- The Washington Times - Friday, February 5, 2021

Senate Republicans were buoyant when two Democrats joined them in passing a pro-Keystone XL amendment as part of the overnight marathon budget debate, but the GOP elation was short-lived.

After voting for the measure to support the pipeline, Sens. Joe Manchin and Jon Tester voted against it, joining the rest of the Democratic caucus early Friday in passing an amendment by Senate Majority Leader Charles E. Schumer to strip the Keystone XL language from the budget resolution.

What frustrated supporters is that a vote from either Mr. Manchin or Mr. Tester would have saved the Keystone amendment, sponsored by Sen. Steve Daines, Montana Republican, aimed at boosting legislation to authorize the pipeline after President Biden killed it on his first day in office.

A Daines spokesperson blasted the flip-flop, saying that the Democrats “caved to Schumer and the far-left agenda, all while abandoning Keystone.”

“In the wee hours of the morning, in the most DC swampy way possible, Senate Democrats flip-flopped on their support for American energy and union jobs by killing Senator Daines‘ Keystone XL Pipeline amendment and another supporting fracking,” said the Daines press release. “They thought they could get away with it while the American people were asleep.”

The Schumer measure also knocked out two other amendments that passed earlier in the evening: A pro-fracking measure sponsored by Sen. Mike Braun, Indiana Republican, that passed 57-43, and a measure sponsored by Sen. Todd Young, Indiana Republican, to prevent illegal immigrants from receiving Economic Impact Payments, which passed 58-42.

Mr. Manchin and Mr. Tester voted in favor of both those amendments as well as the Keystone XL measure, but all three amendments were wiped out by Mr. Schumer’s proposal, which passed 51-50, with Vice President Kamala Harris representing the tie-breaker.

Tester spokesperson Sarah Feldman said the Montana Democrat “has and continues to support the Keystone pipeline, and any statement to the contrary is incorrect.”

“He has consistently fought for the project for a decade, and just this week met with President Biden and directly reiterated his support for the pipeline’s construction in Montana,” Ms. Feldman said in an email. “In the only vote directly on the Keystone pipeline last night, Senator Tester joined his Republican colleagues to support it.”

Senate Minority Leader Mitch McConnell tried to resurrect the three amendments on the floor, but his amendment failed on a 51-50 vote.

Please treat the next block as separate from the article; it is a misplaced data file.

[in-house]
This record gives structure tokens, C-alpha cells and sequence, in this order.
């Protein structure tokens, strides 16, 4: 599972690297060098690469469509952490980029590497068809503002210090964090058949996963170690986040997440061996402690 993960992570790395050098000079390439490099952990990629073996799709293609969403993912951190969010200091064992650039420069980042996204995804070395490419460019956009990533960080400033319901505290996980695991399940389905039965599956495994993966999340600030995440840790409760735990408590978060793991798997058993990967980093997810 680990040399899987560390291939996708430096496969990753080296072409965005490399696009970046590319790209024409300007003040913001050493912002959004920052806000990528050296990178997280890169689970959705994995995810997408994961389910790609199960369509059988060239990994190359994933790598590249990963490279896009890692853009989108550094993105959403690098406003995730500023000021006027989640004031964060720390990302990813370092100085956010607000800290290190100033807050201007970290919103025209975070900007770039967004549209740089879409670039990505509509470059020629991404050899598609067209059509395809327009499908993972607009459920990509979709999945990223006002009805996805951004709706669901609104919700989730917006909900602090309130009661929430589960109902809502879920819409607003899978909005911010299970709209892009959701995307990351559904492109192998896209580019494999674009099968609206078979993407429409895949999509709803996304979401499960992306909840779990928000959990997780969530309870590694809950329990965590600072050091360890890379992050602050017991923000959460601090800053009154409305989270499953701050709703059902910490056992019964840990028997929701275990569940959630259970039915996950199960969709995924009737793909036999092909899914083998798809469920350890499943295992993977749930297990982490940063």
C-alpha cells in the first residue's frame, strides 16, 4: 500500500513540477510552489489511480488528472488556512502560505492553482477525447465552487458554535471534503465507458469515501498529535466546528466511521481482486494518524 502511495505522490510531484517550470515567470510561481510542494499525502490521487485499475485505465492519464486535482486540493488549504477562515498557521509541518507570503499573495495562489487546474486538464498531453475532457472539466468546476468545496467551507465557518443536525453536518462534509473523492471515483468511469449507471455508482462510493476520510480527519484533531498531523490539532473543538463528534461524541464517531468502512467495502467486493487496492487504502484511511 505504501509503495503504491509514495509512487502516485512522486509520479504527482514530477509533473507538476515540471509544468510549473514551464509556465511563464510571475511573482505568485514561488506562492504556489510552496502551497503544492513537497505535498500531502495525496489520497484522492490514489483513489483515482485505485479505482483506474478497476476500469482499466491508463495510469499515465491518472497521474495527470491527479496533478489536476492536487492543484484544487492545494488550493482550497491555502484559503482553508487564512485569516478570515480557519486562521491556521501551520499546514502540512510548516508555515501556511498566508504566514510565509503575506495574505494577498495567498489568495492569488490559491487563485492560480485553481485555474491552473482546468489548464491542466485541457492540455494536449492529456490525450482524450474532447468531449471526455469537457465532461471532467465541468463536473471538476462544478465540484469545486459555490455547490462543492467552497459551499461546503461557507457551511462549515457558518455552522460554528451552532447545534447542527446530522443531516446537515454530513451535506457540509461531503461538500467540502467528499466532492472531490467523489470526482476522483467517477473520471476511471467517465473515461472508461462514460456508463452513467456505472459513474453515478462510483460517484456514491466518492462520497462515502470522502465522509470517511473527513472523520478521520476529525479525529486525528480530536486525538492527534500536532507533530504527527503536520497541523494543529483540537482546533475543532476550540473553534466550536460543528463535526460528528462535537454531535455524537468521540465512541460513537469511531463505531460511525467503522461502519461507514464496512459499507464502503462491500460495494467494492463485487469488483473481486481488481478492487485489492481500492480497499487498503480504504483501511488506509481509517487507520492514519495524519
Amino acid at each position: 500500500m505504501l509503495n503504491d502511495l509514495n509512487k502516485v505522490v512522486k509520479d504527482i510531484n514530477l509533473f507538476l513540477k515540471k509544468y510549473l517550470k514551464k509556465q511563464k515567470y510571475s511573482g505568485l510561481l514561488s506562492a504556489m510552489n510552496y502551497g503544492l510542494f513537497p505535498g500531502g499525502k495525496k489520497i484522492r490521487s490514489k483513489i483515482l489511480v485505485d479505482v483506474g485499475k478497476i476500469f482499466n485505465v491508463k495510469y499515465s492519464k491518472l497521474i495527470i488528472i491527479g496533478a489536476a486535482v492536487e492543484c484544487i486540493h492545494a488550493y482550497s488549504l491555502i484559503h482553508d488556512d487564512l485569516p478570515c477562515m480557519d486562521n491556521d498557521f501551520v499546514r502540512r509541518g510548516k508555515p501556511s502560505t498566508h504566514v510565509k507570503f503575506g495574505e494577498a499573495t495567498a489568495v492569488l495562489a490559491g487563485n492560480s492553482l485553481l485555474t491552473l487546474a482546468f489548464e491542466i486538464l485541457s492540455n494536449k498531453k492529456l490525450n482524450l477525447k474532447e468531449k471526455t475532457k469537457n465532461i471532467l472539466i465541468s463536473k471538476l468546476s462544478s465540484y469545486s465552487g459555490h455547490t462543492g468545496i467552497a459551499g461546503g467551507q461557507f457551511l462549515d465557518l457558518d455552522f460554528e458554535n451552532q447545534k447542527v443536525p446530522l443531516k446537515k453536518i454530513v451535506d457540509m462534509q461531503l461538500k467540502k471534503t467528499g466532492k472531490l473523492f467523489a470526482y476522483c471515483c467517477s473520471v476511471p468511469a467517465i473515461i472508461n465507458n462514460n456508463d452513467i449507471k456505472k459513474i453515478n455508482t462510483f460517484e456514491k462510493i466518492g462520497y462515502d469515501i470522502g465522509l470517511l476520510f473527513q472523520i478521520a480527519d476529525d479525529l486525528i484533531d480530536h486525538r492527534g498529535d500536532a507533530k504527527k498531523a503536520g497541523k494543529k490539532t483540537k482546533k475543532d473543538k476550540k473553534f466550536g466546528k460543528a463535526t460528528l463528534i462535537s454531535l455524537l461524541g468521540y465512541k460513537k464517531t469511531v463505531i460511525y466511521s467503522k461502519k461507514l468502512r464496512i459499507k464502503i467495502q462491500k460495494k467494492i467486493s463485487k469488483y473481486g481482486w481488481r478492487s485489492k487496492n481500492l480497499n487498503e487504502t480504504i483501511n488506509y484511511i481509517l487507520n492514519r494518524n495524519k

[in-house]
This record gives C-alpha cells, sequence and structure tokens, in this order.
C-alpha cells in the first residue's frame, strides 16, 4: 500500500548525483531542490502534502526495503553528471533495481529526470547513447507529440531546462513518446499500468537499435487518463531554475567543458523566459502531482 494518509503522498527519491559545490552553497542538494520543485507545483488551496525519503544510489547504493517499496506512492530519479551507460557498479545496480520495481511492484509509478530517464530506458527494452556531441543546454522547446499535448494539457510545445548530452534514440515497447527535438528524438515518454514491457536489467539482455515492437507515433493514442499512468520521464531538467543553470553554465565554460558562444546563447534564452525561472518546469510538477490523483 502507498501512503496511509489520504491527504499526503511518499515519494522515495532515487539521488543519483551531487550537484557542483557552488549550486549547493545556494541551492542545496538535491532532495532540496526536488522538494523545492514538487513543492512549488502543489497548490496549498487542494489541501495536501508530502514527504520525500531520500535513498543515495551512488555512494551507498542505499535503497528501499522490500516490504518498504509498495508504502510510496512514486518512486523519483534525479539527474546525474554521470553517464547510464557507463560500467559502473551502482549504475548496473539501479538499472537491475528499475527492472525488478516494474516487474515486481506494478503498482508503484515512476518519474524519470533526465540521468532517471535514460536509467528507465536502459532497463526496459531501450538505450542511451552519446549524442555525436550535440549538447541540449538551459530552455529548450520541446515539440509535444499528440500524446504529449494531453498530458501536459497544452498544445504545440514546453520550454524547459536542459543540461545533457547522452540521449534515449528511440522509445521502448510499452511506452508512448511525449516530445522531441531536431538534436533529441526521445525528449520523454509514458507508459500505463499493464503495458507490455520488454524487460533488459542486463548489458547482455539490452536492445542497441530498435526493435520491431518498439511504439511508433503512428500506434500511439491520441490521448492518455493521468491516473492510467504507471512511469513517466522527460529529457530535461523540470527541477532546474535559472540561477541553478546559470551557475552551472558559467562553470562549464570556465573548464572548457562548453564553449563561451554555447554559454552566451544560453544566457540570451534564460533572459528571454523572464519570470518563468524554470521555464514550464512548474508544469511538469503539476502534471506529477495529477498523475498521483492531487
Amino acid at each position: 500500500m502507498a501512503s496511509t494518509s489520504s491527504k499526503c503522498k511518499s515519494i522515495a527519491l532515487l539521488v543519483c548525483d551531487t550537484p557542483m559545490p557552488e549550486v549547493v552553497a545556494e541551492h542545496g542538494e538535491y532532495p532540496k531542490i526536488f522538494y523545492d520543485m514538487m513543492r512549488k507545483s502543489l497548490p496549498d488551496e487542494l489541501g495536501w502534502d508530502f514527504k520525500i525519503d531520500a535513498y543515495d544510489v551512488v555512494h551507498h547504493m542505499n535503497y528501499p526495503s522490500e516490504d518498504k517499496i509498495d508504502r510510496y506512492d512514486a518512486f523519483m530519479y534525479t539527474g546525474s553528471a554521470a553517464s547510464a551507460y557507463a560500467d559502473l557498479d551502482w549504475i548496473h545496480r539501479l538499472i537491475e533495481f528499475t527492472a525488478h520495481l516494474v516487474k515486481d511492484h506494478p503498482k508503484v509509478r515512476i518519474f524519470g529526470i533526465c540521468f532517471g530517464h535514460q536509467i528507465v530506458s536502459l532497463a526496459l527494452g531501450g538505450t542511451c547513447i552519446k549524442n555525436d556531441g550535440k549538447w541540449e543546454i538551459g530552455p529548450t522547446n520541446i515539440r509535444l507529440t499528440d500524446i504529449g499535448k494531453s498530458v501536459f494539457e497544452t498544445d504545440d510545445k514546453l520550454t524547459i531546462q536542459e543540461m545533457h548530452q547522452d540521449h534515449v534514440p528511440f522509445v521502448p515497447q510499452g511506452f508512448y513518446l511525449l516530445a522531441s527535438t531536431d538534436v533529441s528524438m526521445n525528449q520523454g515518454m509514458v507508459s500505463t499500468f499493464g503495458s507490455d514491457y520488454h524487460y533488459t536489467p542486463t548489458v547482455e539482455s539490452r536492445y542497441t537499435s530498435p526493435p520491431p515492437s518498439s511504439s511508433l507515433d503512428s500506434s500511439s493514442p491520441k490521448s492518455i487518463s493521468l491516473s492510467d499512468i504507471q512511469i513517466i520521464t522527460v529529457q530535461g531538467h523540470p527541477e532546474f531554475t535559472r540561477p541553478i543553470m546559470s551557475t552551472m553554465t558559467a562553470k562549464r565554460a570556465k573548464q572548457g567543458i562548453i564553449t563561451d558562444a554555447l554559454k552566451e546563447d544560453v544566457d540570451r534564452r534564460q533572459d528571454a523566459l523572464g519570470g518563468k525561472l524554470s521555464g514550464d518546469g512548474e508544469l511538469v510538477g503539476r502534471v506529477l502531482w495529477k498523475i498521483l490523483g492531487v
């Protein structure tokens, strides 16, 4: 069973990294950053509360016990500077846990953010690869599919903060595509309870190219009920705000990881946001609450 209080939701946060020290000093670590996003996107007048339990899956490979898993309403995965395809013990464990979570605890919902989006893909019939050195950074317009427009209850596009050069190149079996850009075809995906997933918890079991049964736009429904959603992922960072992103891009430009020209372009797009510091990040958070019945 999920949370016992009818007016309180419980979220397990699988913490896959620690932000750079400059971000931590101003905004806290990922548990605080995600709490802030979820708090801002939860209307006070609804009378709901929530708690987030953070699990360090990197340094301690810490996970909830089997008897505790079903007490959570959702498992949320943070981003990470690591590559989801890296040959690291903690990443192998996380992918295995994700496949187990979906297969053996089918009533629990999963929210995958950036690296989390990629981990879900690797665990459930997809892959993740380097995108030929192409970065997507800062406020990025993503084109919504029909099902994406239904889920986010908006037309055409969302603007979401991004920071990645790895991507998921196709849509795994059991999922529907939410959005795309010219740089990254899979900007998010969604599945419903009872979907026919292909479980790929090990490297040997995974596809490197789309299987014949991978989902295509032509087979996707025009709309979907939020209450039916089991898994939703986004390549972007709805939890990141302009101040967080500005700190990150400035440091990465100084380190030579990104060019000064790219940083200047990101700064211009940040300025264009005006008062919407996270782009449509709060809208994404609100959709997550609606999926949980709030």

“What they have done here is totally reverse three important amendments that were adopted on a bipartisan basis,” Mr. McConnell said. “They’ve in effect take out the proposal that prevented checks from going to illegals, they’ve taken out support for fracking, and taken out support for the Keystone pipeline. They’re trying to reverse what they previously adopted along with us on a bipartisan basis.”

Both Mr. Manchin of West Virginia and Mr. Tester have spoken out against the president’s Jan. 20 executive order rescinding the 2017 cross-border permit for the 1,179-mile pipeline project running from Alberta to Steele City, Nebraska.

Mr. Biden’s order came as part of his sweeping climate agenda aimed at reducing emissions, while critics said the decision is expected to cost an estimated 11,000 U.S. and Canadian jobs and more than $1.6 billion in wages.

Mr. Daines‘ office said that the Democrats “had maximum leverage and could have forced Biden’s hand to protect Keystone jobs and blue-collar workers.” The pro-Keystone amendment passed 52-48.

The Senate passage of the budget resolution Friday with no Republican votes clears the way for Mr. Biden’s proposed $1.9 trillion COVID-19 relief bill, but the three amendments would have undoubtedly run into opposition in the House.

“Ultimately, last night’s votes were about passing COVID relief for Montana families, workers, and small businesses, and Senator Tester supported a final resolution that would allow that critical relief to move forward so we can get Montana’s economy back on track,” Ms. Feldman said.

Mr. Manchin has also come out against Mr. Biden’s decision to kill the pipeline permit.

“I’ve seen a train blow up in West Virginia carrying that crude. I’ve seen tanker cars explode going through towns. It’s much safer in that pipeline than it is coming across the road or the rail,” Mr. Manchin said on Fox News. “If they think they’re going to stop that product, that’s a heavy crude we need in our refineries.”

The KXL amendment would have expedited Mr. Daines‘ legislation to authorize the Keystone project, which has 14 Republican cosponsors. Neither Mr. Manchin nor Mr. Tester has signed onto the measure.

• Valerie Richardson can be reached at vrichardson@washingtontimes.com.

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